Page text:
“In the beginning…”
“When in the course of human events…”
“Four score and seven years ago…”
Just as one delicious first bite predicts a feast, or the first fat drops of rain or gentle gust of wind portends the storm, so, too, every good vacation requires a memorable beginning…
Welcome to the first day of beach week, my extended family’s annual celebration of sea, sand, and sun. It’s dreamed of for months, planned for weeks, discussed for days. In the hours leading up to it, last minute invitations are issued; supplies start to stack up; contingencies are considered; cars are crammed with every possible item anyone might want or need for the big show. It’s one long drum roll, an opening salvo worthy of war, the first four notes of Beethoven’s Fifth Symphony at full blast. And then, as if on some mysterious migratory cue, we all set off from our various points of origin, bound for one common seasonal destination: Rehoboth, Delaware, the North Shores end, to be precise.
Beach chairs, boogie boards, bathing suits, buckets, and bikes. Umbrellas, golf clubs, flip-flops, enough food to feed an army, enough clothes to stock a department store, enough toys and games to keep the kids occupied should—horror of horrors!—the sun refuse to shine for an hour or two.
Our numbers are down this year. A hangover from the pandemic? Supply chain issues? Staff shortages? When I count, I get a different number every time, but the roster hovers somewhere between forty and forty-two, spread out over five rented houses. When we begin to congregate, it sounds like most of the brood are under the age of nine, but in truth, it’s about an even fifty-fifty split between adults and kids: siblings, aunts and uncles, nieces and nephews, in-laws and outlaws. Even though the matriarch may no longer be present, she’s still with us in spirit, enthroned in an empty beach chair, Elijah at the Seder.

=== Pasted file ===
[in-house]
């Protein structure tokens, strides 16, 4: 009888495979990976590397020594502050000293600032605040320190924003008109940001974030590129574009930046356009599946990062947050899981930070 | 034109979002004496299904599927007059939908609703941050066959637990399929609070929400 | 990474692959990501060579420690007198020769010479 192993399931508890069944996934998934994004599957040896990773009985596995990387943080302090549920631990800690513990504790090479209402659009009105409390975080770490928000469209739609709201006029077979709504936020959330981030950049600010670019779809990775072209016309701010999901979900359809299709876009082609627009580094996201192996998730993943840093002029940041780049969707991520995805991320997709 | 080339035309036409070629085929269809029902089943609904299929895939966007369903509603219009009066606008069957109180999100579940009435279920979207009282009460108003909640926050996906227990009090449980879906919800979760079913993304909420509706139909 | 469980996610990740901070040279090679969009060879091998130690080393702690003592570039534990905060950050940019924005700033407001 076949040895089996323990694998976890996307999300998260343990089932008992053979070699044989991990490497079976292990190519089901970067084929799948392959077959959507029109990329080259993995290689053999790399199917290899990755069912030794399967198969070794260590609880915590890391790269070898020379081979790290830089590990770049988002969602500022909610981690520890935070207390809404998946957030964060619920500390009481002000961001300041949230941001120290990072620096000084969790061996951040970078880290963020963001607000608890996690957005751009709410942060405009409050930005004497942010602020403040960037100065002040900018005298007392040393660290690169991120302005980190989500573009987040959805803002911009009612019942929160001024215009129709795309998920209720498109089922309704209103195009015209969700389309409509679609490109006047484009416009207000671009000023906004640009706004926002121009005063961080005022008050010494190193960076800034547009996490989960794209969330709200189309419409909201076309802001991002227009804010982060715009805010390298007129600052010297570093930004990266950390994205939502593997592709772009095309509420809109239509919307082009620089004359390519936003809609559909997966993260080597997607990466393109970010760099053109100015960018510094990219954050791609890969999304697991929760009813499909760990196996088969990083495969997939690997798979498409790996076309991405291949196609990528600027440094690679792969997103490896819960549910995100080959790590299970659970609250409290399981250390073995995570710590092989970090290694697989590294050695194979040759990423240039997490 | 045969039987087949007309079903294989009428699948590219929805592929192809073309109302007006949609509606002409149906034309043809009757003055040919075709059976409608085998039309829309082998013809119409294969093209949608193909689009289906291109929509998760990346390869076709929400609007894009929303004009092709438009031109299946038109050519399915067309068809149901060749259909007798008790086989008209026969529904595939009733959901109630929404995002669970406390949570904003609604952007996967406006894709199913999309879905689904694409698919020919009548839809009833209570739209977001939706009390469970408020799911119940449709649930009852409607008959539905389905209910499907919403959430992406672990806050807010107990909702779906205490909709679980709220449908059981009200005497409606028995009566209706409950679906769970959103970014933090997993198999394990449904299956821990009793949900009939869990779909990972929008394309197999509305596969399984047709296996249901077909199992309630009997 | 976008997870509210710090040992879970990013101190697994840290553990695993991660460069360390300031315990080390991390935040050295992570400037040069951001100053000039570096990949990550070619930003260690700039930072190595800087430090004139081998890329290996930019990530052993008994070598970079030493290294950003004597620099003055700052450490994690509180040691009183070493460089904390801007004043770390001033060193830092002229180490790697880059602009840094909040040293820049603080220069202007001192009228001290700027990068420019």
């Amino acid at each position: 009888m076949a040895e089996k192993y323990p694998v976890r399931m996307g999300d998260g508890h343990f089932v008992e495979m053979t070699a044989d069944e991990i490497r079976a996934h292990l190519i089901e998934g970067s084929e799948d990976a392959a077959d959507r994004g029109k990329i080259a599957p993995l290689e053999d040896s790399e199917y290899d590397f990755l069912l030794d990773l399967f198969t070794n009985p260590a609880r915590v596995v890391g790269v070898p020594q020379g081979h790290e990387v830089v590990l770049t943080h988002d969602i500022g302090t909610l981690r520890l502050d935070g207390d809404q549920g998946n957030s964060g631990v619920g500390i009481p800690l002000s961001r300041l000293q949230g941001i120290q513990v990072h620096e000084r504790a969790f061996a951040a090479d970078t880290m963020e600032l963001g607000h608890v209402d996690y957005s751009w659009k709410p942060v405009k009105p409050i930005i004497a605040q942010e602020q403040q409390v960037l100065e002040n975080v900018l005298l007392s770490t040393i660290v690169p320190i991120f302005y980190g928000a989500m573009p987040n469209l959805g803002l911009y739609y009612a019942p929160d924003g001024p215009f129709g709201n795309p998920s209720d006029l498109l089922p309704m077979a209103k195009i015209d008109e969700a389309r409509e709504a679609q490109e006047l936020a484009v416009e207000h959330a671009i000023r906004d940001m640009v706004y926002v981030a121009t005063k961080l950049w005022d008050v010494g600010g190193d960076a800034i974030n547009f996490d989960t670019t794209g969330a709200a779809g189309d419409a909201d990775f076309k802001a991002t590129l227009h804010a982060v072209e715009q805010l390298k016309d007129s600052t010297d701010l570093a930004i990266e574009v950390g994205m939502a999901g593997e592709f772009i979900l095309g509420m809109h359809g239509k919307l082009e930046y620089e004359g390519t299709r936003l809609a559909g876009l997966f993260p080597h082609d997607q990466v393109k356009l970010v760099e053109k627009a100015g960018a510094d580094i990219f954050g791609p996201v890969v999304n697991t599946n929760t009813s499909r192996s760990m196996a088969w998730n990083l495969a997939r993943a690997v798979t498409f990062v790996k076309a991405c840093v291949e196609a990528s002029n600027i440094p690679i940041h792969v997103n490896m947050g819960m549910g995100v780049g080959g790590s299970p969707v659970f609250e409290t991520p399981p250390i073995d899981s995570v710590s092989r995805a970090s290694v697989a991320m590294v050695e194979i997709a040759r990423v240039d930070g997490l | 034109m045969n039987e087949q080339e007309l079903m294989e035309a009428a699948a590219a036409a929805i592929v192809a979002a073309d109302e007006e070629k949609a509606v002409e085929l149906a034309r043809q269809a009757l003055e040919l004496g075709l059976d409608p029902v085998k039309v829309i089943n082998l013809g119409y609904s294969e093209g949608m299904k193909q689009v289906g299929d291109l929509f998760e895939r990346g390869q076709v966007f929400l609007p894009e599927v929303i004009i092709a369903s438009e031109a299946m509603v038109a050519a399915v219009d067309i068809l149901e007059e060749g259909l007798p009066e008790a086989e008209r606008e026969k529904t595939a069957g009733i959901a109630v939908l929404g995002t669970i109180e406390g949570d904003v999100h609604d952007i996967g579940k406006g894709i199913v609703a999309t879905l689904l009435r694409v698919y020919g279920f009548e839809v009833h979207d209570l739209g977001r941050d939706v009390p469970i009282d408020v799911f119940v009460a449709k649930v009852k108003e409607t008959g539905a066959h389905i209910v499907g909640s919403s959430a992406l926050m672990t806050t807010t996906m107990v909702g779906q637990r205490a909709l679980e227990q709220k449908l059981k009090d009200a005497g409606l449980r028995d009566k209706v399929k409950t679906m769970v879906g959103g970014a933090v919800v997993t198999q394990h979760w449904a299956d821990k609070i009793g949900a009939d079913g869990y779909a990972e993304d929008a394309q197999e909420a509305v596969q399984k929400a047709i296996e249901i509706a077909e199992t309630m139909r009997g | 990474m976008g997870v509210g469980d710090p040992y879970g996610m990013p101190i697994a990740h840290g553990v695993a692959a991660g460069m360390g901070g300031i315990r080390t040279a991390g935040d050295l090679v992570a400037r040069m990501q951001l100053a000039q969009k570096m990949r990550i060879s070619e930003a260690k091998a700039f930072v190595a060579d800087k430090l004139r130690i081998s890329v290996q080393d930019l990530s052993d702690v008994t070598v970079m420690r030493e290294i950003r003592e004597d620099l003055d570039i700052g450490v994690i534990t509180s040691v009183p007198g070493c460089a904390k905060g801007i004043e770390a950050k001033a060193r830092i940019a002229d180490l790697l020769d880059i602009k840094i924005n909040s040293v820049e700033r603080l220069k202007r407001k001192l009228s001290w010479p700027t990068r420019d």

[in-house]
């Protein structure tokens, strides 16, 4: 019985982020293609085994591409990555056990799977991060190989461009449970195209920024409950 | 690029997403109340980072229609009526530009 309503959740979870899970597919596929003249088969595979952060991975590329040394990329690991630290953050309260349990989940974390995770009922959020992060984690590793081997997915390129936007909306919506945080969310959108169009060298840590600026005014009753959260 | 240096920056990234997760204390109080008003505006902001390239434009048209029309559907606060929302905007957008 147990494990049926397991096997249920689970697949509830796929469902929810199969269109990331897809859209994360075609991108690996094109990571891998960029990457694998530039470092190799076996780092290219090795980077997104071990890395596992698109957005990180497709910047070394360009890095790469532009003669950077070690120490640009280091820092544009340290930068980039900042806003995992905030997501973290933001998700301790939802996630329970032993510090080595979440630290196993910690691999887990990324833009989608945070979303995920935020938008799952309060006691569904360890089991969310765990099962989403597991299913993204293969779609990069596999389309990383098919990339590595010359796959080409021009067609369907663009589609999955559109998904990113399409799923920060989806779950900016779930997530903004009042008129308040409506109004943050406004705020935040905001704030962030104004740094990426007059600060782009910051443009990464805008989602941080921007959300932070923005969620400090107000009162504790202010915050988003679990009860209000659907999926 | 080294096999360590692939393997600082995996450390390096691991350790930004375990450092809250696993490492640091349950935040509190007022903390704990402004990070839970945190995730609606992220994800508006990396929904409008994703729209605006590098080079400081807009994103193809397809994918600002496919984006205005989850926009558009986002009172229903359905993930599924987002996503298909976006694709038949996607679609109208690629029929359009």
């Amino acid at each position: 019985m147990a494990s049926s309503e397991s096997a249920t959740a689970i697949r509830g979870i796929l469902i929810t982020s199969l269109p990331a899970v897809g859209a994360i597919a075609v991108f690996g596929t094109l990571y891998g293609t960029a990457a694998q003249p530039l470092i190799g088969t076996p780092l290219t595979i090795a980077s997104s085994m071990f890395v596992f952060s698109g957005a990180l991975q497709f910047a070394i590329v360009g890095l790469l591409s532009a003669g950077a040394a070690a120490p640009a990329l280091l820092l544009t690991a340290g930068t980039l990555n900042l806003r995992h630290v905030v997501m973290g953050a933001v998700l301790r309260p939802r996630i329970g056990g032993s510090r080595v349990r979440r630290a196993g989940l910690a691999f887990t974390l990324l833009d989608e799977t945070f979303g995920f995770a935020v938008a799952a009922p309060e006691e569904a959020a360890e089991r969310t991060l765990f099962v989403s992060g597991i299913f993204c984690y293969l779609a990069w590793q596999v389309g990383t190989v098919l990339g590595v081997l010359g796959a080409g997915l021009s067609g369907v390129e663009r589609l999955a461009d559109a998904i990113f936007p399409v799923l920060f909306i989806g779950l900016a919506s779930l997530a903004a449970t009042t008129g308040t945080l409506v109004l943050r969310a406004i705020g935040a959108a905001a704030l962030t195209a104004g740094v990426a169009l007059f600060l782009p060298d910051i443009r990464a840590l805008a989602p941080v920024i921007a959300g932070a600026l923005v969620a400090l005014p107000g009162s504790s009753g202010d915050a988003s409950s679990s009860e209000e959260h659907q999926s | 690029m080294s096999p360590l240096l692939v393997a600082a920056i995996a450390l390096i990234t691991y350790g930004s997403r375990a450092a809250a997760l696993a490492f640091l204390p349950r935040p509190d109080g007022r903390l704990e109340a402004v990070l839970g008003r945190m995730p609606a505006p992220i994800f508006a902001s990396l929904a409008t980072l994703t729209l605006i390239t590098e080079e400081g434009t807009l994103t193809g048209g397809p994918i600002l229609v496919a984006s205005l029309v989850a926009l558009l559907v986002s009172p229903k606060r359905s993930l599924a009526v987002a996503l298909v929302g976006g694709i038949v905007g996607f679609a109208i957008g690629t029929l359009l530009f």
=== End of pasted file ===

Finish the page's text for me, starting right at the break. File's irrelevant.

There’s never a dull moment, nor a quiet one, for that matter. POTUS may be in town (and he is!), but our first trek to the beach requires a motorcade just as long and noisy as his. Some people carry coal to Newcastle, but we bring a baby pool to the beach for the littlest ones. Our sturdy beach wagons carve deep ruts in the sand. There are Yeti coolers full of sodas and Gatorade and beer; designer beach bags for the sandwiches and salads and sunscreen, an alliterative arrangement of what anyone between the ages of two and seventy-five might require to survive one long day’s journey from sunup to sundown, every day for a single week that soon begins to feel like a month or even a year.
Today, lifeguards will shudder when we arrive and breathe a sigh of relief when we depart. The beach will resound with shrieks of delight and tears of despair, fortunately a million more of the former than the latter. There will be jokes and trice-told tales, dips and naps, even our own version of the Olympics for three teams of future athletes under the age of twelve.
At the end of this sunburned first day, the plan is to retreat to our separate houses, but if history is any kind of indicator, there will inevitably be more than a few late-night inter-house visits. Tomorrow, we’ll all pitch in for an intergenerational smorgasbord on the sand: savory dishes for palettes of all ages, chicken nuggets for the kids, spiced shrimp and pulled pork sliders with homemade coleslaw for the grownups.
First day down, six more to go. In the days to come, patience might wane from time to time, but memories that last forever will be made. Me? I’m channeling Charles Dickens: “It was the best of times…”
I’ll be right back.
Jamie Kirkpatrick is a writer and photographer who lives in Chestertown. His work has appeared in the Washington Post, the Baltimore Sun, the Philadelphia Inquirer, the Pittsburgh Post-Gazette, the Washington College Alumni Magazine, and American Cowboy Magazine. Two collections of his essays (“Musing Right Along” and “I’ll Be Right Back”) are available on Amazon. Jamie’s website is www.musingjamie.net.